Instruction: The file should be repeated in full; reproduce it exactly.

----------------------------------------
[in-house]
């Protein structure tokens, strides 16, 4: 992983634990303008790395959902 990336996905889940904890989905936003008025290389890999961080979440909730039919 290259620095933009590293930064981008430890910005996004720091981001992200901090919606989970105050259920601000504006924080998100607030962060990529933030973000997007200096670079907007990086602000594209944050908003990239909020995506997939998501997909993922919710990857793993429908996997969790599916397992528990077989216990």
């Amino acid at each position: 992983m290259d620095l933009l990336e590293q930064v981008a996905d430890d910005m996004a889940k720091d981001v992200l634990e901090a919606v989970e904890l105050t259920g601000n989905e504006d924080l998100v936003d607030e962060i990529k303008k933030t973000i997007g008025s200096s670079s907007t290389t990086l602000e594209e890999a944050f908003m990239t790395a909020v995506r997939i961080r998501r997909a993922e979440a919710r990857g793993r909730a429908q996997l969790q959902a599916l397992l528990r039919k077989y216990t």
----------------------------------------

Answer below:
[in-house]
């Protein structure tokens, strides 16, 4: 992983634990303008790395959902 990336996905889940904890989905936003008025290389890999961080979440909730039919 290259620095933009590293930064981008430890910005996004720091981001992200901090919606989970105050259920601000504006924080998100607030962060990529933030973000997007200096670079907007990086602000594209944050908003990239909020995506997939998501997909993922919710990857793993429908996997969790599916397992528990077989216990």
């Amino acid at each position: 992983m290259d620095l933009l990336e590293q930064v981008a996905d430890d910005m996004a889940k720091d981001v992200l634990e901090a919606v989970e904890l105050t259920g601000n989905e504006d924080l998100v936003d607030e962060i990529k303008k933030t973000i997007g008025s200096s670079s907007t290389t990086l602000e594209e890999a944050f908003m990239t790395a909020v995506r997939i961080r998501r997909a993922e979440a919710r990857g793993r909730a429908q996997l969790q959902a599916l397992l528990r039919k077989y216990t």